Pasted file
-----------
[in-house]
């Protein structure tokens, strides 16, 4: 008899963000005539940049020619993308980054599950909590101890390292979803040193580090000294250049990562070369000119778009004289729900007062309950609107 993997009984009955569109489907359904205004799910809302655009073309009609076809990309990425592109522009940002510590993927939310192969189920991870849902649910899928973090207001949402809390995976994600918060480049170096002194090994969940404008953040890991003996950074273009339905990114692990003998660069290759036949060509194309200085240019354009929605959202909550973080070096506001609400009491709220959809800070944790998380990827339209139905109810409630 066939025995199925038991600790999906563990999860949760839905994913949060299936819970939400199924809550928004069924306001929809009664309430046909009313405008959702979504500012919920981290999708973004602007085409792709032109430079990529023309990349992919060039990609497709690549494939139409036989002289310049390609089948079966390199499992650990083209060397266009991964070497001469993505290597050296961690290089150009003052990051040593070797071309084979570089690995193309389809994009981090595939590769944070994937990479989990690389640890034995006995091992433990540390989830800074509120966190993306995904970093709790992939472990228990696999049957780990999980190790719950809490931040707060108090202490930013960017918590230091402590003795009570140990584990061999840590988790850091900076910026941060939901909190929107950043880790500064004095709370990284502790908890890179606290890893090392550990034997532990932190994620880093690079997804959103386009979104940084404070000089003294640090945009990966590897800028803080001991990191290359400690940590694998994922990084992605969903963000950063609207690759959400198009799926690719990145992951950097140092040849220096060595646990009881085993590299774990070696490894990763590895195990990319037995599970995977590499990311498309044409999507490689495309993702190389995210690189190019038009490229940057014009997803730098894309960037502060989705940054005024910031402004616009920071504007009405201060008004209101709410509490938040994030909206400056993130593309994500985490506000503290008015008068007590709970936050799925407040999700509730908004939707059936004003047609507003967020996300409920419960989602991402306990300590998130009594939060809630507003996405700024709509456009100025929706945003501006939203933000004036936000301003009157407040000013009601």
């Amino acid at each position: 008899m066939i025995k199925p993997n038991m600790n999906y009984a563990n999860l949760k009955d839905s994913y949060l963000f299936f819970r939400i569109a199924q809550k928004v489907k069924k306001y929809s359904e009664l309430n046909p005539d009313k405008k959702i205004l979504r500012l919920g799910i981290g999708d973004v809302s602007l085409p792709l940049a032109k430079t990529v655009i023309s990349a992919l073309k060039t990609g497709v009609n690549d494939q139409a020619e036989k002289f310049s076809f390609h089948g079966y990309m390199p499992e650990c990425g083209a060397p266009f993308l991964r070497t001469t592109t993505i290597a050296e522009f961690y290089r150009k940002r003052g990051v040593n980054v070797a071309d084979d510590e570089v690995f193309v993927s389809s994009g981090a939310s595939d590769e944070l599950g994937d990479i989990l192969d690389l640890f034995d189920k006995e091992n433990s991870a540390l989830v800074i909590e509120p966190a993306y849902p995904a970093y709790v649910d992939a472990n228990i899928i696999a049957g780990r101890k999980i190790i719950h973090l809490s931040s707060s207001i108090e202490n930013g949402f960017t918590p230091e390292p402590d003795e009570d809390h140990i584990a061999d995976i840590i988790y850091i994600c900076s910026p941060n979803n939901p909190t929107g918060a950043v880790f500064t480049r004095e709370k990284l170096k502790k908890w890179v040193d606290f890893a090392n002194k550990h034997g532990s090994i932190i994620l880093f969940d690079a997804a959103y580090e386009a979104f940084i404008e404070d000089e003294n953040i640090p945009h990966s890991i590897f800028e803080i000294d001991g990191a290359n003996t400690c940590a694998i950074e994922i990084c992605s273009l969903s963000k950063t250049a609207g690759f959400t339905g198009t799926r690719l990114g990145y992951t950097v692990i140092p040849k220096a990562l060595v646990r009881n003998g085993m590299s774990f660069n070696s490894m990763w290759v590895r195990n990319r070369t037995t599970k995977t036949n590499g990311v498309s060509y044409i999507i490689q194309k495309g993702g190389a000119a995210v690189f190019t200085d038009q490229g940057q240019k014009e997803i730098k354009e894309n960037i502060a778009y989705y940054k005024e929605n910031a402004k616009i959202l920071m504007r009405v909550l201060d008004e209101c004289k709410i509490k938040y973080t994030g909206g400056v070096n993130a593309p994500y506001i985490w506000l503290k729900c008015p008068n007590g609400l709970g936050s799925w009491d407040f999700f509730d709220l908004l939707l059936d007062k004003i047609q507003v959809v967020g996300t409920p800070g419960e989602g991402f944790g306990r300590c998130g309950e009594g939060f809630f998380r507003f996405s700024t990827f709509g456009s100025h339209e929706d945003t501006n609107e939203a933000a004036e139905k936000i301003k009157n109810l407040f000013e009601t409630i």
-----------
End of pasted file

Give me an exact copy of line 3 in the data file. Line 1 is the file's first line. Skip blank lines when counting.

């Amino acid at each position: 008899m066939i025995k199925p993997n038991m600790n999906y009984a563990n999860l949760k009955d839905s994913y949060l963000f299936f819970r939400i569109a199924q809550k928004v489907k069924k306001y929809s359904e009664l309430n046909p005539d009313k405008k959702i205004l979504r500012l919920g799910i981290g999708d973004v809302s602007l085409p792709l940049a032109k430079t990529v655009i023309s990349a992919l073309k060039t990609g497709v009609n690549d494939q139409a020619e036989k002289f310049s076809f390609h089948g079966y990309m390199p499992e650990c990425g083209a060397p266009f993308l991964r070497t001469t592109t993505i290597a050296e522009f961690y290089r150009k940002r003052g990051v040593n980054v070797a071309d084979d510590e570089v690995f193309v993927s389809s994009g981090a939310s595939d590769e944070l599950g994937d990479i989990l192969d690389l640890f034995d189920k006995e091992n433990s991870a540390l989830v800074i909590e509120p966190a993306y849902p995904a970093y709790v649910d992939a472990n228990i899928i696999a049957g780990r101890k999980i190790i719950h973090l809490s931040s707060s207001i108090e202490n930013g949402f960017t918590p230091e390292p402590d003795e009570d809390h140990i584990a061999d995976i840590i988790y850091i994600c900076s910026p941060n979803n939901p909190t929107g918060a950043v880790f500064t480049r004095e709370k990284l170096k502790k908890w890179v040193d606290f890893a090392n002194k550990h034997g532990s090994i932190i994620l880093f969940d690079a997804a959103y580090e386009a979104f940084i404008e404070d000089e003294n953040i640090p945009h990966s890991i590897f800028e803080i000294d001991g990191a290359n003996t400690c940590a694998i950074e994922i990084c992605s273009l969903s963000k950063t250049a609207g690759f959400t339905g198009t799926r690719l990114g990145y992951t950097v692990i140092p040849k220096a990562l060595v646990r009881n003998g085993m590299s774990f660069n070696s490894m990763w290759v590895r195990n990319r070369t037995t599970k995977t036949n590499g990311v498309s060509y044409i999507i490689q194309k495309g993702g190389a000119a995210v690189f190019t200085d038009q490229g940057q240019k014009e997803i730098k354009e894309n960037i502060a778009y989705y940054k005024e929605n910031a402004k616009i959202l920071m504007r009405v909550l201060d008004e209101c004289k709410i509490k938040y973080t994030g909206g400056v070096n993130a593309p994500y506001i985490w506000l503290k729900c008015p008068n007590g609400l709970g936050s799925w009491d407040f999700f509730d709220l908004l939707l059936d007062k004003i047609q507003v959809v967020g996300t409920p800070g419960e989602g991402f944790g306990r300590c998130g309950e009594g939060f809630f998380r507003f996405s700024t990827f709509g456009s100025h339209e929706d945003t501006n609107e939203a933000a004036e139905k936000i301003k009157n109810l407040f000013e009601t409630i």